Two ancient individuals resequenced in this study originated from the Botai culture in Kazakhstan where the horse was initially domesticated. Analysis of the Y-chromosome (inherited along the paternal genealogical lines) revealed a genetic lineage which is typical in the Kazakh steppe up to the present day. But analysis of the autosomes, which both parents contribute to their children, show no trace of Botai ancestry left in present-day people, likely due to repeated migrations into the region both from the west and the east since the Bronze Age.

The researchers emphasize that their model of three groupings does not perfectly explain all known populations and that there are examples of both outliers and intermediate groups. "It is important to organize a future study for further sampling of sparsely populated regions between the clines, for example, Central Kazakhstan or East Siberia," states Johannes Krause, also of the Max Planck Institute for the Science of Human History, and senior author of the paper.

Researchers from the study conducting field work along the Amur River. Credit: Yuri Bogunov

Press release from the Max Planck Institute for the Science of Human History / Max-Planck-Institut für Menschheitsgeschichte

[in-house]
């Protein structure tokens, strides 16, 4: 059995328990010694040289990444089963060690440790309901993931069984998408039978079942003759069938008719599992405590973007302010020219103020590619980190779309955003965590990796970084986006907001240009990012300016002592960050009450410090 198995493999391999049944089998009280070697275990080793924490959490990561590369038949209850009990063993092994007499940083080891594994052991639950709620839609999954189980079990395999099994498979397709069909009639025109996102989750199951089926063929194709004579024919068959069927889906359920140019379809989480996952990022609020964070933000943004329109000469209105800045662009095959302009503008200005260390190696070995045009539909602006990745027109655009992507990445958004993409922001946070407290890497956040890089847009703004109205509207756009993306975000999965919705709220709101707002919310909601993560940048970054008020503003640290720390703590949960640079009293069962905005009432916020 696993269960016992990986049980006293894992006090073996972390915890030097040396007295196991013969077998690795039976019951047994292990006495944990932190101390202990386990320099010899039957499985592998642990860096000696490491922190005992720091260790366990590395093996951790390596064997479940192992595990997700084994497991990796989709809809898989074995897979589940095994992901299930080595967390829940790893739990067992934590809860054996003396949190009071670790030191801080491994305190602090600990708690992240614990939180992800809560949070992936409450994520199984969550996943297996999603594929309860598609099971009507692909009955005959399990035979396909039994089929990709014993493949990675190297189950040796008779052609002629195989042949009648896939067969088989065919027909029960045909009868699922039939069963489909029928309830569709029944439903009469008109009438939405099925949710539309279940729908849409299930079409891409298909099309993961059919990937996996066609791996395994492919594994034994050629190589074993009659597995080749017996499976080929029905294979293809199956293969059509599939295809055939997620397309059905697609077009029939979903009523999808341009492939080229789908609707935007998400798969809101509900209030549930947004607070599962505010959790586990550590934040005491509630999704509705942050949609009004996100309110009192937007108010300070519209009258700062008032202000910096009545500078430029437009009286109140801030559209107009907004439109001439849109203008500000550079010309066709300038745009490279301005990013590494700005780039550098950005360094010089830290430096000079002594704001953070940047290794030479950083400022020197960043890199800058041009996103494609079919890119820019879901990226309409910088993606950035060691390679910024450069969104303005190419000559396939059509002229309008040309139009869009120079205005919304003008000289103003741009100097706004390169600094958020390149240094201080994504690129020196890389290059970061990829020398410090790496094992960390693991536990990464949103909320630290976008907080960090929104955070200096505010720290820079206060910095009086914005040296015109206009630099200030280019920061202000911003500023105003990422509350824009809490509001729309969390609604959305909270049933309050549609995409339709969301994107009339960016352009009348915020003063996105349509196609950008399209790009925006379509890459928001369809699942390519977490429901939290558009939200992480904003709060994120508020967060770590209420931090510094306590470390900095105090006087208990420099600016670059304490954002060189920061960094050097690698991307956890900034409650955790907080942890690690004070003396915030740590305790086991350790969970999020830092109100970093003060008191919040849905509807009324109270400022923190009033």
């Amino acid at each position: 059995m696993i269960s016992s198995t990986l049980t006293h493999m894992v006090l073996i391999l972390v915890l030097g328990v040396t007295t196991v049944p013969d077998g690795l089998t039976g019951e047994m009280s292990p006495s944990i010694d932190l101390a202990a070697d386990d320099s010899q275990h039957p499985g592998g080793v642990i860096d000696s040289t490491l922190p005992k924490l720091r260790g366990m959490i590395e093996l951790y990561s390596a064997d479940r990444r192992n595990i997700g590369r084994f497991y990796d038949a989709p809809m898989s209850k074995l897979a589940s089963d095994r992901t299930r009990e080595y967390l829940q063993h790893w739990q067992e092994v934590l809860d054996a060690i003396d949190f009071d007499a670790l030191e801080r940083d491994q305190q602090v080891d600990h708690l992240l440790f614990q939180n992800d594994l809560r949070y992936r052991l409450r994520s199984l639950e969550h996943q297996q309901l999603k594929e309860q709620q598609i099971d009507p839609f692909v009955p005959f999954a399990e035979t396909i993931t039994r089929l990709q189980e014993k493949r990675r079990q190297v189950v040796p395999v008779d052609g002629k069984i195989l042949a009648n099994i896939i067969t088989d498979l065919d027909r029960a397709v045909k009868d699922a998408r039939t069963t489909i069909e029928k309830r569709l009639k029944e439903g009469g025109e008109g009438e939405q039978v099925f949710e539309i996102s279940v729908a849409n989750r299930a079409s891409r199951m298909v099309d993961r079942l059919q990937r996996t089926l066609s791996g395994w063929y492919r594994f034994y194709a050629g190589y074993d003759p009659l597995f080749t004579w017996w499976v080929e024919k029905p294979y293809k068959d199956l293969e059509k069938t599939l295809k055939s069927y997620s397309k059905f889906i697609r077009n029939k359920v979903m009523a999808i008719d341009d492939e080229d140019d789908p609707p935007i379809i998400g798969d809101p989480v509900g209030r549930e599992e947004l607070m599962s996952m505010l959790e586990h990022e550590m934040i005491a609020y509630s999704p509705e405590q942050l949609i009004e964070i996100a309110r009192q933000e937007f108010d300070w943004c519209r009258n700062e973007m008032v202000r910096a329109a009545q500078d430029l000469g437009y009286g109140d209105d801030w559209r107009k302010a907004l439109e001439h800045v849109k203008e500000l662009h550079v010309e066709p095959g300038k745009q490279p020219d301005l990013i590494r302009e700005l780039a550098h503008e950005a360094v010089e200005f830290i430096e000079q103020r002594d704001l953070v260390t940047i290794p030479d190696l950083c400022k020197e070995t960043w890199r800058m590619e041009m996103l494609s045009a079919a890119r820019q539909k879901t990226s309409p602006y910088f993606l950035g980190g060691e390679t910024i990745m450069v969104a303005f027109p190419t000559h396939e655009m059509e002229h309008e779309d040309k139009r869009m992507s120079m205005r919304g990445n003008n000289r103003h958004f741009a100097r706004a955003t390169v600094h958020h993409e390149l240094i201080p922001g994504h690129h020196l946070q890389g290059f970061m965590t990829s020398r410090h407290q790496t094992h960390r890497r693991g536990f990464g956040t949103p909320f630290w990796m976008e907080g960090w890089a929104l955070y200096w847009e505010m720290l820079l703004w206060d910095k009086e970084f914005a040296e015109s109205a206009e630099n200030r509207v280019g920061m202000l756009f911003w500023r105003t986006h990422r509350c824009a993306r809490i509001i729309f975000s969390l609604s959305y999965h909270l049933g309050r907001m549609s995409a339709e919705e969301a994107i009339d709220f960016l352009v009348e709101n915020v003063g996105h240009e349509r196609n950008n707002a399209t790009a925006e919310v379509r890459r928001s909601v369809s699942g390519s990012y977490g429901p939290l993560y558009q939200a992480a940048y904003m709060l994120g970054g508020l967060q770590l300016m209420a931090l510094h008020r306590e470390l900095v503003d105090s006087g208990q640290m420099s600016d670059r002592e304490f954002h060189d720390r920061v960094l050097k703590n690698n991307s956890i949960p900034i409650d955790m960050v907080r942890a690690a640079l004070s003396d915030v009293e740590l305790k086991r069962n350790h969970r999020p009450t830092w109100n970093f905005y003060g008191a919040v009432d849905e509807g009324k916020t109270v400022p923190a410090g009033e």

Forgotten history of tobacco, caffeines, chocolate, sugar, and opium set to be revealed by historians

Forgotten history of tobacco, caffeines, chocolate, sugar, and opium set to be revealed by historians

  • Historians aim to understand how world’s most widely consumed intoxicants were first trafficked and consumed in Western Europe
  • Led by the University of Sheffield, a team of European researchers will explore how tobacco, caffeines, chocolate, sugar and opium were first introduced into European cities in the 17th century and how their consumption transformed urban public spaces
  • Researchers aim to understand how these commodities became such a common part of people’s lifestyle and diet in order to shine light on intoxicants and their impact on society today
  • Project to collaborate with historians at leading European universities as well as European museums, schools and the UN
intoxicants tobacco caffeines chocolate sugar opium tea coffee
From the seventeenth century ‘new’ intoxicants like tobacco, caffeines, cacao, sugar, and opium flowed into north-western Europe through a network of Atlantic, North Sea and Baltic ports. Elias Galli (1650–1714), View of Hamburg or Stadtansicht von Hamburg, circa 1680, oil on canvas, Hamburg Museum, Hamburg, Public Domain

Historians led from the University of Sheffield are set to reveal how Europe ‘took to soft drugs’ between the 16th and 19th centuries as part of a major new comparative research project funded by the Humanities European Research Area (HERA).

Leading researchers based at Oldenburg, Sheffield, Stockholm and Utrecht will examine how tobacco, tea, coffee, chocolate, sugar and opium were first introduced and consumed by people in European cities in the 17th century and how they have become such a common part of people’s diet and lifestyle.

Findings from the project will shine new light on the politics of consumption, the ethics of taste, and the complicated ways in which we think about intoxicants and addictive substances today.